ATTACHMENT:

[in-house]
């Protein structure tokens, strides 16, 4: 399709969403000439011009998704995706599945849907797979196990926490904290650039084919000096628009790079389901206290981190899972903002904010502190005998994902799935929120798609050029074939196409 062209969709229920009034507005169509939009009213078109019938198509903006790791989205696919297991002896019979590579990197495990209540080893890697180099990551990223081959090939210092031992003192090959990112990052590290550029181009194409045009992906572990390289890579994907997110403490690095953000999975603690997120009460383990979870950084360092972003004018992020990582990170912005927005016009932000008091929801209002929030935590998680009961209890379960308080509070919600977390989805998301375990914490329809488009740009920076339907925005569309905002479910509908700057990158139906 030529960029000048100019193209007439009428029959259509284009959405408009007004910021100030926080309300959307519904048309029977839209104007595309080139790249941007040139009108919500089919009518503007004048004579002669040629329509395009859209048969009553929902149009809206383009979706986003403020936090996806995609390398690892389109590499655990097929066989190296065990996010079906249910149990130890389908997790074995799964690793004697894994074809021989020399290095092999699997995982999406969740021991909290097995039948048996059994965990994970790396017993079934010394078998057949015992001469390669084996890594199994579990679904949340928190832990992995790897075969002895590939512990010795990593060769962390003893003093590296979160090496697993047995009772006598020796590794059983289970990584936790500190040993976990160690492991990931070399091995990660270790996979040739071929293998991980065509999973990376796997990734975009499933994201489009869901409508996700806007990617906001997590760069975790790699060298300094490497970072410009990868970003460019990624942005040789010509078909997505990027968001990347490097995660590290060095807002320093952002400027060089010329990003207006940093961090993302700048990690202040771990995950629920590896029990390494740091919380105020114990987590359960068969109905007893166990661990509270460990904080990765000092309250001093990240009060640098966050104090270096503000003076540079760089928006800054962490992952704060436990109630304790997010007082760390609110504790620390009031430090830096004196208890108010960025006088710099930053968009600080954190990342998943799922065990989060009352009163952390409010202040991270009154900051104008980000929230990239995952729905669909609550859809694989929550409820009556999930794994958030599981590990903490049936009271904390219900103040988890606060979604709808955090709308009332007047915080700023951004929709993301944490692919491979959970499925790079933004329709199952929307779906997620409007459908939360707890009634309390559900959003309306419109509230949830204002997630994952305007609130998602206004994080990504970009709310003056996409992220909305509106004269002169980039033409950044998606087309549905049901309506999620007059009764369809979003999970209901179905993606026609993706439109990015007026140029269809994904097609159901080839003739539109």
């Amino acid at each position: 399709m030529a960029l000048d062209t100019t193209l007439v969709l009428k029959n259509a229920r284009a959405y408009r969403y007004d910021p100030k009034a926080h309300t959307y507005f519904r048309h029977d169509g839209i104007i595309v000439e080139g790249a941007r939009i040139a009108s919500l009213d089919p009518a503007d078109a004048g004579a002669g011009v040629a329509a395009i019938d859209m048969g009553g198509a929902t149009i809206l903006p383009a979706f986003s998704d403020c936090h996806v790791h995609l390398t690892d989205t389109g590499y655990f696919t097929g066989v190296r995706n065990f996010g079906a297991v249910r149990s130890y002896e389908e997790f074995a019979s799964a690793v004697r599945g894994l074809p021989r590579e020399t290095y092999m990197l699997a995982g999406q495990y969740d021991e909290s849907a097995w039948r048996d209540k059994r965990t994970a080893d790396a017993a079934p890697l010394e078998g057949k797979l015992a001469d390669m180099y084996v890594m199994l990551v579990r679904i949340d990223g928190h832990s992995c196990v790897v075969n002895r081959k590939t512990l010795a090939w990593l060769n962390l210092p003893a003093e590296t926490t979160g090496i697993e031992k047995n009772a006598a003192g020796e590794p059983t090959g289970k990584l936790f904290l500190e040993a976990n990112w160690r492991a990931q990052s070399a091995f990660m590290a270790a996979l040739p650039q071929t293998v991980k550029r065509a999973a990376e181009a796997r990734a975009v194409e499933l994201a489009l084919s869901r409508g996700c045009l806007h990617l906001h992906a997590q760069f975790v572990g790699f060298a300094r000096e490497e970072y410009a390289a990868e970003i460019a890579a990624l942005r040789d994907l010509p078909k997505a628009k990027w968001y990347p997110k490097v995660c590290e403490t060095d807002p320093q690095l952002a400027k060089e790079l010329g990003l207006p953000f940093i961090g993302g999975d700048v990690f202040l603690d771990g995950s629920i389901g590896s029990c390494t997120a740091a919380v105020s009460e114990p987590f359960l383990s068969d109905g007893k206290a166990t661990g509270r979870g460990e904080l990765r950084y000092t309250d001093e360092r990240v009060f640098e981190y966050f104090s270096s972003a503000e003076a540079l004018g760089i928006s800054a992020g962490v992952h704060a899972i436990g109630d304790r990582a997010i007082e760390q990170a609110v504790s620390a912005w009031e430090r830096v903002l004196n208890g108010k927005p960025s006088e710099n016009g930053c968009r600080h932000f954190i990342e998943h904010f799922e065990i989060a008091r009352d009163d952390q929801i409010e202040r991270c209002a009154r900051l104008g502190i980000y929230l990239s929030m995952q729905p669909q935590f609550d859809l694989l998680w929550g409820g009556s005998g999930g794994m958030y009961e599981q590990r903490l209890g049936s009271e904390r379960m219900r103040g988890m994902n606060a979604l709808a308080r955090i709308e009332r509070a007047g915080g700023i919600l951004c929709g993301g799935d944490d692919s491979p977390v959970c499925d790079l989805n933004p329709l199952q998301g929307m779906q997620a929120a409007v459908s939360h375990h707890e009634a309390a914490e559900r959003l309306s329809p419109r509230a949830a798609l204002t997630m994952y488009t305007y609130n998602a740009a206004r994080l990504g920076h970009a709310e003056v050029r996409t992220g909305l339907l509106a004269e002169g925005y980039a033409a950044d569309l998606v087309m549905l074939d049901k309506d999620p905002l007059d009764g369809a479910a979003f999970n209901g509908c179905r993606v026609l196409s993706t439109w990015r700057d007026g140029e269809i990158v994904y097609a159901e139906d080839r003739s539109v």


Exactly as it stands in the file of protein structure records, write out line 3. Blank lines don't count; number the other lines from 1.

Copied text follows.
């Amino acid at each position: 399709m030529a960029l000048d062209t100019t193209l007439v969709l009428k029959n259509a229920r284009a959405y408009r969403y007004d910021p100030k009034a926080h309300t959307y507005f519904r048309h029977d169509g839209i104007i595309v000439e080139g790249a941007r939009i040139a009108s919500l009213d089919p009518a503007d078109a004048g004579a002669g011009v040629a329509a395009i019938d859209m048969g009553g198509a929902t149009i809206l903006p383009a979706f986003s998704d403020c936090h996806v790791h995609l390398t690892d989205t389109g590499y655990f696919t097929g066989v190296r995706n065990f996010g079906a297991v249910r149990s130890y002896e389908e997790f074995a019979s799964a690793v004697r599945g894994l074809p021989r590579e020399t290095y092999m990197l699997a995982g999406q495990y969740d021991e909290s849907a097995w039948r048996d209540k059994r965990t994970a080893d790396a017993a079934p890697l010394e078998g057949k797979l015992a001469d390669m180099y084996v890594m199994l990551v579990r679904i949340d990223g928190h832990s992995c196990v790897v075969n002895r081959k590939t512990l010795a090939w990593l060769n962390l210092p003893a003093e590296t926490t979160g090496i697993e031992k047995n009772a006598a003192g020796e590794p059983t090959g289970k990584l936790f904290l500190e040993a976990n990112w160690r492991a990931q990052s070399a091995f990660m590290a270790a996979l040739p650039q071929t293998v991980k550029r065509a999973a990376e181009a796997r990734a975009v194409e499933l994201a489009l084919s869901r409508g996700c045009l806007h990617l906001h992906a997590q760069f975790v572990g790699f060298a300094r000096e490497e970072y410009a390289a990868e970003i460019a890579a990624l942005r040789d994907l010509p078909k997505a628009k990027w968001y990347p997110k490097v995660c590290e403490t060095d807002p320093q690095l952002a400027k060089e790079l010329g990003l207006p953000f940093i961090g993302g999975d700048v990690f202040l603690d771990g995950s629920i389901g590896s029990c390494t997120a740091a919380v105020s009460e114990p987590f359960l383990s068969d109905g007893k206290a166990t661990g509270r979870g460990e904080l990765r950084y000092t309250d001093e360092r990240v009060f640098e981190y966050f104090s270096s972003a503000e003076a540079l004018g760089i928006s800054a992020g962490v992952h704060a899972i436990g109630d304790r990582a997010i007082e760390q990170a609110v504790s620390a912005w009031e430090r830096v903002l004196n208890g108010k927005p960025s006088e710099n016009g930053c968009r600080h932000f954190i990342e998943h904010f799922e065990i989060a008091r009352d009163d952390q929801i409010e202040r991270c209002a009154r900051l104008g502190i980000y929230l990239s929030m995952q729905p669909q935590f609550d859809l694989l998680w929550g409820g009556s005998g999930g794994m958030y009961e599981q590990r903490l209890g049936s009271e904390r379960m219900r103040g988890m994902n606060a979604l709808a308080r955090i709308e009332r509070a007047g915080g700023i919600l951004c929709g993301g799935d944490d692919s491979p977390v959970c499925d790079l989805n933004p329709l199952q998301g929307m779906q997620a929120a409007v459908s939360h375990h707890e009634a309390a914490e559900r959003l309306s329809p419109r509230a949830a798609l204002t997630m994952y488009t305007y609130n998602a740009a206004r994080l990504g920076h970009a709310e003056v050029r996409t992220g909305l339907l509106a004269e002169g925005y980039a033409a950044d569309l998606v087309m549905l074939d049901k309506d999620p905002l007059d009764g369809a479910a979003f999970n209901g509908c179905r993606v026609l196409s993706t439109w990015r700057d007026g140029e269809i990158v994904y097609a159901e139906d080839r003739s539109v």